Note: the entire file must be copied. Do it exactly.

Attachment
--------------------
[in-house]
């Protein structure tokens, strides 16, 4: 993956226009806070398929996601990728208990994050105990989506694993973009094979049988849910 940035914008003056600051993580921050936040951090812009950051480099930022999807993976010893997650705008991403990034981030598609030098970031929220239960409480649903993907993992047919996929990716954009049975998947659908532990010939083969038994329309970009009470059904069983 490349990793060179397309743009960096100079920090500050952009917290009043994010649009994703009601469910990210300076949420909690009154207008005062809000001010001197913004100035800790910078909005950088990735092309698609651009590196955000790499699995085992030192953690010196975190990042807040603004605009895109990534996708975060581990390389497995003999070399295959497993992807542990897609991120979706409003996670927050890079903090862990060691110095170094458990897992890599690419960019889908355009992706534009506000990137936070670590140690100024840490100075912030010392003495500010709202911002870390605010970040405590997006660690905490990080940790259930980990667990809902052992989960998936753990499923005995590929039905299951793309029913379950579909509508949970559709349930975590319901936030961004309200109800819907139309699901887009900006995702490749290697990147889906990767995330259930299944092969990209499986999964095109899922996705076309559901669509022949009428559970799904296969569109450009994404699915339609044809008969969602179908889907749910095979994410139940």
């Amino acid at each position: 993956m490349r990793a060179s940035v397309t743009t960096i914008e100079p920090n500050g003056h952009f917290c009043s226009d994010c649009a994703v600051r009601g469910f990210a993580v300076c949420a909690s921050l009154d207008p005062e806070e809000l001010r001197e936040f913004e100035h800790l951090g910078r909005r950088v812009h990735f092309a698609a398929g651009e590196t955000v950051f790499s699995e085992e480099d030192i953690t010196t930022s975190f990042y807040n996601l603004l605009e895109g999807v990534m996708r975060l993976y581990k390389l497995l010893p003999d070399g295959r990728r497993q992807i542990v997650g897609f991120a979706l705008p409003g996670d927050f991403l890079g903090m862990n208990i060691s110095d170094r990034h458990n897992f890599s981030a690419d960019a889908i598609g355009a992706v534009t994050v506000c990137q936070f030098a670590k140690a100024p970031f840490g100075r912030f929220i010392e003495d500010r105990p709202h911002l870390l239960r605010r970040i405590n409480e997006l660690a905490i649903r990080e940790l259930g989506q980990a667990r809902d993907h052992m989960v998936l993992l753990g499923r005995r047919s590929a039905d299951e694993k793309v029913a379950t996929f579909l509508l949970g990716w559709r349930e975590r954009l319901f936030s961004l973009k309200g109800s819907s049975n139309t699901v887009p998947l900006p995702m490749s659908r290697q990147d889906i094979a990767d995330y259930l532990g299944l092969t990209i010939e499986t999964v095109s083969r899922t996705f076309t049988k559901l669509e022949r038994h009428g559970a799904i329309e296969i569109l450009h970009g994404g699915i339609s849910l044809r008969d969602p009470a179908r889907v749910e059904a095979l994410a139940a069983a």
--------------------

[in-house]
């Protein structure tokens, strides 16, 4: 993956226009806070398929996601990728208990994050105990989506694993973009094979049988849910 940035914008003056600051993580921050936040951090812009950051480099930022999807993976010893997650705008991403990034981030598609030098970031929220239960409480649903993907993992047919996929990716954009049975998947659908532990010939083969038994329309970009009470059904069983 490349990793060179397309743009960096100079920090500050952009917290009043994010649009994703009601469910990210300076949420909690009154207008005062809000001010001197913004100035800790910078909005950088990735092309698609651009590196955000790499699995085992030192953690010196975190990042807040603004605009895109990534996708975060581990390389497995003999070399295959497993992807542990897609991120979706409003996670927050890079903090862990060691110095170094458990897992890599690419960019889908355009992706534009506000990137936070670590140690100024840490100075912030010392003495500010709202911002870390605010970040405590997006660690905490990080940790259930980990667990809902052992989960998936753990499923005995590929039905299951793309029913379950579909509508949970559709349930975590319901936030961004309200109800819907139309699901887009900006995702490749290697990147889906990767995330259930299944092969990209499986999964095109899922996705076309559901669509022949009428559970799904296969569109450009994404699915339609044809008969969602179908889907749910095979994410139940």
């Amino acid at each position: 993956m490349r990793a060179s940035v397309t743009t960096i914008e100079p920090n500050g003056h952009f917290c009043s226009d994010c649009a994703v600051r009601g469910f990210a993580v300076c949420a909690s921050l009154d207008p005062e806070e809000l001010r001197e936040f913004e100035h800790l951090g910078r909005r950088v812009h990735f092309a698609a398929g651009e590196t955000v950051f790499s699995e085992e480099d030192i953690t010196t930022s975190f990042y807040n996601l603004l605009e895109g999807v990534m996708r975060l993976y581990k390389l497995l010893p003999d070399g295959r990728r497993q992807i542990v997650g897609f991120a979706l705008p409003g996670d927050f991403l890079g903090m862990n208990i060691s110095d170094r990034h458990n897992f890599s981030a690419d960019a889908i598609g355009a992706v534009t994050v506000c990137q936070f030098a670590k140690a100024p970031f840490g100075r912030f929220i010392e003495d500010r105990p709202h911002l870390l239960r605010r970040i405590n409480e997006l660690a905490i649903r990080e940790l259930g989506q980990a667990r809902d993907h052992m989960v998936l993992l753990g499923r005995r047919s590929a039905d299951e694993k793309v029913a379950t996929f579909l509508l949970g990716w559709r349930e975590r954009l319901f936030s961004l973009k309200g109800s819907s049975n139309t699901v887009p998947l900006p995702m490749s659908r290697q990147d889906i094979a990767d995330y259930l532990g299944l092969t990209i010939e499986t999964v095109s083969r899922t996705f076309t049988k559901l669509e022949r038994h009428g559970a799904i329309e296969i569109l450009h970009g994404g699915i339609s849910l044809r008969d969602p009470a179908r889907v749910e059904a095979l994410a139940a069983a």